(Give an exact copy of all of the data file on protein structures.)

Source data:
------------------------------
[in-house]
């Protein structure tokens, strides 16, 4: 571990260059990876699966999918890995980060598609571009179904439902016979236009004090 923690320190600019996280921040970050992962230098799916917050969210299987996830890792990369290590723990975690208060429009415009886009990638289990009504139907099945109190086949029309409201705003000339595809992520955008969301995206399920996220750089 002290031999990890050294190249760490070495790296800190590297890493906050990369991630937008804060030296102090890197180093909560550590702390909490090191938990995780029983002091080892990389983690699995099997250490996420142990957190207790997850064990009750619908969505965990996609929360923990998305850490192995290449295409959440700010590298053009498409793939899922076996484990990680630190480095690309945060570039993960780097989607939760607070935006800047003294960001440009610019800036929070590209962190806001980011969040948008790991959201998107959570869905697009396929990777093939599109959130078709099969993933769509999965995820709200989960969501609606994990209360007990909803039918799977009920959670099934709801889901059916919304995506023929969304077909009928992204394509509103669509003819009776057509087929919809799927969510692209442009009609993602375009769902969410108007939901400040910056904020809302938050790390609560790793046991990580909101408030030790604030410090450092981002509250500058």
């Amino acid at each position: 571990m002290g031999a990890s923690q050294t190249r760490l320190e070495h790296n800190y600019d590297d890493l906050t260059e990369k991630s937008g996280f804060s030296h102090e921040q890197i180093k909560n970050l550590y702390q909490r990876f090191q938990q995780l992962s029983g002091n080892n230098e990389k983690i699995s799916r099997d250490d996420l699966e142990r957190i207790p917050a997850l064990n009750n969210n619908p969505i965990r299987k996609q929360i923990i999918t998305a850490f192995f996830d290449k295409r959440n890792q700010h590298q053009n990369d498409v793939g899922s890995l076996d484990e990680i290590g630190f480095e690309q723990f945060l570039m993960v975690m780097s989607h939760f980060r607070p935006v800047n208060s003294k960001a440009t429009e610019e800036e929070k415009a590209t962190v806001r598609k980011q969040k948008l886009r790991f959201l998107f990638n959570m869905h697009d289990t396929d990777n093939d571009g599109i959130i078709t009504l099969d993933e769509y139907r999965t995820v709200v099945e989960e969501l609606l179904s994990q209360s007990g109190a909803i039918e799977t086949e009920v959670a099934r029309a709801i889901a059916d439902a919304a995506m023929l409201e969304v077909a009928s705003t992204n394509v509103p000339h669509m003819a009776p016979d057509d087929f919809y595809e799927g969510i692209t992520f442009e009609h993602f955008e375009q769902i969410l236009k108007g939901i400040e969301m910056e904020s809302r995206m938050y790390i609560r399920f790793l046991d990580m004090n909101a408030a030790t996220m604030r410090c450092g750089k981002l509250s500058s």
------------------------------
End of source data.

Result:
[in-house]
């Protein structure tokens, strides 16, 4: 571990260059990876699966999918890995980060598609571009179904439902016979236009004090 923690320190600019996280921040970050992962230098799916917050969210299987996830890792990369290590723990975690208060429009415009886009990638289990009504139907099945109190086949029309409201705003000339595809992520955008969301995206399920996220750089 002290031999990890050294190249760490070495790296800190590297890493906050990369991630937008804060030296102090890197180093909560550590702390909490090191938990995780029983002091080892990389983690699995099997250490996420142990957190207790997850064990009750619908969505965990996609929360923990998305850490192995290449295409959440700010590298053009498409793939899922076996484990990680630190480095690309945060570039993960780097989607939760607070935006800047003294960001440009610019800036929070590209962190806001980011969040948008790991959201998107959570869905697009396929990777093939599109959130078709099969993933769509999965995820709200989960969501609606994990209360007990909803039918799977009920959670099934709801889901059916919304995506023929969304077909009928992204394509509103669509003819009776057509087929919809799927969510692209442009009609993602375009769902969410108007939901400040910056904020809302938050790390609560790793046991990580909101408030030790604030410090450092981002509250500058």
């Amino acid at each position: 571990m002290g031999a990890s923690q050294t190249r760490l320190e070495h790296n800190y600019d590297d890493l906050t260059e990369k991630s937008g996280f804060s030296h102090e921040q890197i180093k909560n970050l550590y702390q909490r990876f090191q938990q995780l992962s029983g002091n080892n230098e990389k983690i699995s799916r099997d250490d996420l699966e142990r957190i207790p917050a997850l064990n009750n969210n619908p969505i965990r299987k996609q929360i923990i999918t998305a850490f192995f996830d290449k295409r959440n890792q700010h590298q053009n990369d498409v793939g899922s890995l076996d484990e990680i290590g630190f480095e690309q723990f945060l570039m993960v975690m780097s989607h939760f980060r607070p935006v800047n208060s003294k960001a440009t429009e610019e800036e929070k415009a590209t962190v806001r598609k980011q969040k948008l886009r790991f959201l998107f990638n959570m869905h697009d289990t396929d990777n093939d571009g599109i959130i078709t009504l099969d993933e769509y139907r999965t995820v709200v099945e989960e969501l609606l179904s994990q209360s007990g109190a909803i039918e799977t086949e009920v959670a099934r029309a709801i889901a059916d439902a919304a995506m023929l409201e969304v077909a009928s705003t992204n394509v509103p000339h669509m003819a009776p016979d057509d087929f919809y595809e799927g969510i692209t992520f442009e009609h993602f955008e375009q769902i969410l236009k108007g939901i400040e969301m910056e904020s809302r995206m938050y790390i609560r399920f790793l046991d990580m004090n909101a408030a030790t996220m604030r410090c450092g750089k981002l509250s500058s």